“Miss Juneteenth” richly captures the slow pace of ebbing small-town Texas life, even if you might wish there were a bit more narrative momentum to pick up the slack in writer-director Channing Godfrey Peoples’ first feature. She’s got a very relatable heroine in Nicole Beharie’s Turquoise, an erstwhile local beauty queen whose crown proved the peak rather than the kickoff to her dream of a better life — high hopes now transferred to a daughter reluctant to inherit that burden.
This portrait of a whole community dogged by debt and diminishing prospect has a basic authenticity that will ring true for many viewers unaccustomed to seeing themselves onscreen. That is, people whose aspirations toward the middle-class American Dream grow ever more remote as the middle class itself struggles to maintain its position. (As one bleakly realistic character here opines, “Ain’t no American Dream for black folks,” anyway.) Rewarding if somewhat predictable in its overall storytelling arc, the indie drama might look more attractive to buyers if another editorial pass tightened its sometimes too-leisurely tempo a bit.
Juneteenth is celebrated in many African American communities, but got its start and raison d’être in the Lone Star state, where it marked the abolition of slavery in 1865 — a tardy two and a half years after the Emancipation Proclamation. (Being in the farthest-flung Confederate territory, Texas slave owners eluded compliance longer than their more eastern neighbors.) Beharie’s heroine had her moment of glory in 2004 as the local pageant winner, a title she worked hard for, as she does everything.
Yet she’s still stuck in a hometown that remains poor and segregated (presumably whites live in other Greater Fort Worth hamlets), working two job and behind on her bills. She’s still involved with the father of her child, Ronnie (Kendrick Sampson). He’d like to marry her, but she can’t stop thinking she shouldn’t settle for an auto mechanic, petty gambler and generally none-too-reliable old beau. Offering Ronnie competition is Turquoise’s boss at the funeral home (Akron Watson) where she logs a few hours sprucing up corpses, when not working at Wayman’s BBQ and juke joint alongside gregarious Betty Ray (Liz Mikel).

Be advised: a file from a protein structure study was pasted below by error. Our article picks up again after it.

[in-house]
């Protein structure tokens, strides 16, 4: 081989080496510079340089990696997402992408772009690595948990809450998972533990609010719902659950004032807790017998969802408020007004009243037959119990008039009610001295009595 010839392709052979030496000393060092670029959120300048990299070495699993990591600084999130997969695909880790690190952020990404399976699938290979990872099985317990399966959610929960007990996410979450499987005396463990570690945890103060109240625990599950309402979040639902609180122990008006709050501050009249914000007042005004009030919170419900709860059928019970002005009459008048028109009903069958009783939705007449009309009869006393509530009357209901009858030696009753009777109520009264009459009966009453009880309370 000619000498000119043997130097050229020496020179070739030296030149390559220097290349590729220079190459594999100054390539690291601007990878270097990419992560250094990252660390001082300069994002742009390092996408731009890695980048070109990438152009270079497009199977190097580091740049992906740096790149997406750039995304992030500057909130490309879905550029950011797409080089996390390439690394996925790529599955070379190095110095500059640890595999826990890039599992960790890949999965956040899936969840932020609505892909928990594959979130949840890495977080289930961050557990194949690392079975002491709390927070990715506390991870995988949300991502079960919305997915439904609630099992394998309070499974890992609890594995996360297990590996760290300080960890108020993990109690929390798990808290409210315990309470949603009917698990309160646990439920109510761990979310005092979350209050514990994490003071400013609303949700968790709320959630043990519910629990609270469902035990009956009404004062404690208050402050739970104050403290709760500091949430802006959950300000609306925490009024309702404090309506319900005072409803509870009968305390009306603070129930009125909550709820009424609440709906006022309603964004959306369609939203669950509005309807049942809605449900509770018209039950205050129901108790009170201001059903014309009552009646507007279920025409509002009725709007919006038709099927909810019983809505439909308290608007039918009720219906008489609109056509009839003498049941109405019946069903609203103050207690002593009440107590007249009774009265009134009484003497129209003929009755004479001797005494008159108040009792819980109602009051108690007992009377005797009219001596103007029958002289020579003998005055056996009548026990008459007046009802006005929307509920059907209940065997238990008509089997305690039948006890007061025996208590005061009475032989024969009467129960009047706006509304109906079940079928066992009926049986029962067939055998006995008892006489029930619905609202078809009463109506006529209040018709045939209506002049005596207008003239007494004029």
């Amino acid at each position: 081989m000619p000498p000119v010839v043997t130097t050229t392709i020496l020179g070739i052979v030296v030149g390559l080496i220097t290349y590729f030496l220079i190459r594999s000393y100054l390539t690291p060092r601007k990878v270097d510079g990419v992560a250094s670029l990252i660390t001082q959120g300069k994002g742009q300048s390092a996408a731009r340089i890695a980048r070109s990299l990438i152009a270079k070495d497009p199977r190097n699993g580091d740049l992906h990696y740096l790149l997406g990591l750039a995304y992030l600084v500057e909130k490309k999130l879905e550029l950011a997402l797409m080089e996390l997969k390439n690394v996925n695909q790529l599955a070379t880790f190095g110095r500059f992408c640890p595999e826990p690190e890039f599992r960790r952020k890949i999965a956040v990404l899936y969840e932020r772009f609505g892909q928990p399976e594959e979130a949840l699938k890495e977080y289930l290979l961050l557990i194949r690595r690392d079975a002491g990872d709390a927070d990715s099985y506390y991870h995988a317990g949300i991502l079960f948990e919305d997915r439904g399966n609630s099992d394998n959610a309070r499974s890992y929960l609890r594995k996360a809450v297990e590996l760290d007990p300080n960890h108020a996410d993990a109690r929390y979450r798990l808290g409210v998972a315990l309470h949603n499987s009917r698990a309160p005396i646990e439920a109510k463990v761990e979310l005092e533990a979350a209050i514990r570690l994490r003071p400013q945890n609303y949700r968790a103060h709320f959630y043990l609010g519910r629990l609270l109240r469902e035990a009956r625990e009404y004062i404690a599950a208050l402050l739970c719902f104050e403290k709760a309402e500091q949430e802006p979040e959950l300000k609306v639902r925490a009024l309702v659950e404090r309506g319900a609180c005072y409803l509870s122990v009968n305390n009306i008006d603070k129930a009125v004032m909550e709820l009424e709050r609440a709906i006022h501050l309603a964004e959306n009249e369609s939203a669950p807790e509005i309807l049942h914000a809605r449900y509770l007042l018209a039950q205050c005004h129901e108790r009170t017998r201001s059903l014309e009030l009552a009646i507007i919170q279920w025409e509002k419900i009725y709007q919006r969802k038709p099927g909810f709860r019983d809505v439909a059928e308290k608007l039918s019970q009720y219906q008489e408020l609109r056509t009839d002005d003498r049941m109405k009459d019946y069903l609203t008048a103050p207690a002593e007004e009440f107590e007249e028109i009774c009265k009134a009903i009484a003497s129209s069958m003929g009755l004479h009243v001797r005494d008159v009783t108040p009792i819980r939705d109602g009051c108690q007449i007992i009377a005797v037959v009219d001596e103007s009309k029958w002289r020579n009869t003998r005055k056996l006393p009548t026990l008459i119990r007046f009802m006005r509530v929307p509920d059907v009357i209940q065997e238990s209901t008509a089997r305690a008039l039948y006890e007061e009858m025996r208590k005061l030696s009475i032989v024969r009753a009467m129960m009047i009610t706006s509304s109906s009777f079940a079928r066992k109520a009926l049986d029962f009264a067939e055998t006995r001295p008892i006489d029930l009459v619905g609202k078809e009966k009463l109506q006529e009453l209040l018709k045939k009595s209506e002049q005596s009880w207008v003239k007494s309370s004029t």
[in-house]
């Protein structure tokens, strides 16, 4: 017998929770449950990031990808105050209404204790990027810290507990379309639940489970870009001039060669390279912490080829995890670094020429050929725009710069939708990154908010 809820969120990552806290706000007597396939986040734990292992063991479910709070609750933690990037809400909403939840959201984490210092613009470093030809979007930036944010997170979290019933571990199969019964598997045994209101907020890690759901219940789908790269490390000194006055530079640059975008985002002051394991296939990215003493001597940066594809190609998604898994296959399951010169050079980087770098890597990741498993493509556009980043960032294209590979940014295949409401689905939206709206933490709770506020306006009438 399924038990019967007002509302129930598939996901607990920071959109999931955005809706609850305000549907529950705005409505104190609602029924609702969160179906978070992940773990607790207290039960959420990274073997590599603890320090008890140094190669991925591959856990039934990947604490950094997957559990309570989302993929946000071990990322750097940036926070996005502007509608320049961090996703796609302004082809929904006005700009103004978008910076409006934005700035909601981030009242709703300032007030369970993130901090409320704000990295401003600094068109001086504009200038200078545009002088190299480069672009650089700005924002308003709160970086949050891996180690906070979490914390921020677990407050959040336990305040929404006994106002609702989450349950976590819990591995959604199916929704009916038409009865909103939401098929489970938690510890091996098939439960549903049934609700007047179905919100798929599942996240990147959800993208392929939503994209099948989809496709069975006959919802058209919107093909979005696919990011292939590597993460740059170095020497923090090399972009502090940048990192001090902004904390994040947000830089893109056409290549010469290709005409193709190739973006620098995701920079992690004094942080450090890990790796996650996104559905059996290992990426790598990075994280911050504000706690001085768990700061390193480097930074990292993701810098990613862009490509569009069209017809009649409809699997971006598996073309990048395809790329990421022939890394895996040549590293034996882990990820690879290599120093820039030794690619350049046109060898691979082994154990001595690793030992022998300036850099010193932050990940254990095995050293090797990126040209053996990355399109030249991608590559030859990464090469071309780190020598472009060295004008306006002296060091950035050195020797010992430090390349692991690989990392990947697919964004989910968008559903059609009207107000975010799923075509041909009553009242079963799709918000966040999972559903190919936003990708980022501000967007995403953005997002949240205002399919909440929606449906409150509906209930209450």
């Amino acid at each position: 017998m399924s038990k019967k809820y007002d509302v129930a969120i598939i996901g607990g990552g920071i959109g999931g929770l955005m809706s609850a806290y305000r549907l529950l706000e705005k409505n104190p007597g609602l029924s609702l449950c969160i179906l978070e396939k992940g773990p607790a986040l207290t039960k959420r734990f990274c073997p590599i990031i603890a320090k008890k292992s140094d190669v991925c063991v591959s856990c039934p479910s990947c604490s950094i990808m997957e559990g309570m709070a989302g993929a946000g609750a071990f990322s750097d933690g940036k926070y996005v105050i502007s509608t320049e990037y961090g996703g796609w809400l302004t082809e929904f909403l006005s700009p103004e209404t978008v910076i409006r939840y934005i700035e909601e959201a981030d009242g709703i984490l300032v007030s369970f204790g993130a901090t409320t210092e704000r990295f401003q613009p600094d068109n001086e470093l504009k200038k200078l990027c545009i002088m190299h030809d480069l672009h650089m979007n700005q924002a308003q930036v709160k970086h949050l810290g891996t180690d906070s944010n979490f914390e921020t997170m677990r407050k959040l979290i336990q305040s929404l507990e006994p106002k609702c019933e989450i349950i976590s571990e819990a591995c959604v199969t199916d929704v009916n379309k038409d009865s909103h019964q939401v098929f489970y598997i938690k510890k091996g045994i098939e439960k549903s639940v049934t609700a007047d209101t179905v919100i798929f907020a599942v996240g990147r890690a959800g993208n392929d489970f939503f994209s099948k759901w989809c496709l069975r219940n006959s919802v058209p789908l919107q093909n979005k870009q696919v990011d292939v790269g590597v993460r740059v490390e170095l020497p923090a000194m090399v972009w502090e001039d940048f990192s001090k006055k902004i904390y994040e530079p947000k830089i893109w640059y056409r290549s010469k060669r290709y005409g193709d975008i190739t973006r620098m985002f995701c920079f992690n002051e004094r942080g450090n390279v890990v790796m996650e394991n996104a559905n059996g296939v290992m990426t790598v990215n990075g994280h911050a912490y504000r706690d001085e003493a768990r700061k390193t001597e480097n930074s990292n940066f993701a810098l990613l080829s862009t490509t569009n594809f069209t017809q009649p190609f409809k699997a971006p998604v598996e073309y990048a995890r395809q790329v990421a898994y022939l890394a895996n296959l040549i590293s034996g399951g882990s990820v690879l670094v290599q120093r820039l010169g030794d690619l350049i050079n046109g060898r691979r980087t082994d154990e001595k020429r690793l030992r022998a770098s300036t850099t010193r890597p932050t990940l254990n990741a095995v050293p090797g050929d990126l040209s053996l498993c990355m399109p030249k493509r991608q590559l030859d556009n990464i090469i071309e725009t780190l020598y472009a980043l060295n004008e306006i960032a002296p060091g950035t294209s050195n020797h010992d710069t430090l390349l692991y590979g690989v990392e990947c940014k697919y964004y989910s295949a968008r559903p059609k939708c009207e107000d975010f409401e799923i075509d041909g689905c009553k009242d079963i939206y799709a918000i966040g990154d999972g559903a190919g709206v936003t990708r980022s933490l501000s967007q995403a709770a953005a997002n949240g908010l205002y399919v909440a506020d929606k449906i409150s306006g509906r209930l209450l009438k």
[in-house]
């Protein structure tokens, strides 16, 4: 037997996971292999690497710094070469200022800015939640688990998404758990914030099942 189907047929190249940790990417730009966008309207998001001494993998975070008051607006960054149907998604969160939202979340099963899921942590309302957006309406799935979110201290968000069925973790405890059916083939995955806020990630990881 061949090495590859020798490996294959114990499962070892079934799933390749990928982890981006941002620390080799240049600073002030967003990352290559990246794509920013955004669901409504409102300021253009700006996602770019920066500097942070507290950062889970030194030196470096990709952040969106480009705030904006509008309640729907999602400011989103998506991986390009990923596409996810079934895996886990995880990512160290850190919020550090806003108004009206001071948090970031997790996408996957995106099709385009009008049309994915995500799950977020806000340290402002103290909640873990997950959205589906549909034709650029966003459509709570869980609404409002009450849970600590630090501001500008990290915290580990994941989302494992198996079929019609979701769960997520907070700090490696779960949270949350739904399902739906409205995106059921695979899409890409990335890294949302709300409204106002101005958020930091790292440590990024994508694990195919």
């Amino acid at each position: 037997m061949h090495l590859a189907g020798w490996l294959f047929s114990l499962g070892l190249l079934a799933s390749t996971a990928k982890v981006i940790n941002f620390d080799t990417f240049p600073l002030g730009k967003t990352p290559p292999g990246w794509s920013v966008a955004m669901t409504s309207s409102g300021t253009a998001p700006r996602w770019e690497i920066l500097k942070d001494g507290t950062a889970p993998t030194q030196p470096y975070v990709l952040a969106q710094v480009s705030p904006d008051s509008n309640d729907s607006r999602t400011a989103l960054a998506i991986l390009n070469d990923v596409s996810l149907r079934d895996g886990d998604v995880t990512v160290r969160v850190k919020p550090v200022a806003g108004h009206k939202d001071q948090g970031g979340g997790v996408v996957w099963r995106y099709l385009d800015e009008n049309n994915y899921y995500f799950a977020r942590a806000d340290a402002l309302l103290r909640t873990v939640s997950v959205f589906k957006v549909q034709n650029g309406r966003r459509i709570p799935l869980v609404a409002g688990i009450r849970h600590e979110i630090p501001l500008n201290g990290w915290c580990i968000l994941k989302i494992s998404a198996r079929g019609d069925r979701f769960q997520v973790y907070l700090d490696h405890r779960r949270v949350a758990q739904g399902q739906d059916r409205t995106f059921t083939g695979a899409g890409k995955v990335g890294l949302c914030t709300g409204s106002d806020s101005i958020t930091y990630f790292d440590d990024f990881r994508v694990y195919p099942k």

What Turquoise does want is for 15-year-old daughter Kai (Alexis Chikaeze) to become the next Miss Juneteenth, using the pageant’s college scholarship and other perks to do all the things mom meant to but didn’t. But Kai’s dreams aren’t her mother’s, and she’s beginning to chafe under prudish parental restrictions more apt for a Catholic girls’ boarding school. Of course, Turquoise isn’t thrilled that Kai already has a boyfriend (Jaime Matthis). She’s even less enthused about her offspring’s burning desire to join a competitive dance squad, despite rumors that Turquoise once had to pay the rent as a stripper.
These conflicts (plus our heroine’s tense relationship with her own mother, Lori Hayes’ semi-reformed alcoholic-turned-evangelical holy roller) simmer nicely, yet never quite come to a boil in a film that isn’t dull but can feel laid-back to a fault. It doesn’t help that some of the dialogue is a bit muddy (or just mumbled), and the soundtrack of R&B and church music seemed to be mixed too low at the Sundance premiere. This movie needs at least an occasional surge of energy, either emotional and aesthetic. Instead it stays on too even a keel, with some scenes meandering to the brink of rudderlessness.
Nonetheless, the major characters feel well-defined in the writing and in their capable interpreters’ hands, with Beharie and Sampson fine as easy-to-read yet complicated personalities. There are good support turns, too, even if a few minor roles verge on caricature.
Though the film might have benefited from DP Daniel Patterson’s straightforward imagery taking a few more stylistic liberties, Olivia Peebles’ production design and Rachel Dainer-Best’s costumes nicely fill out the convincing regional atmosphere.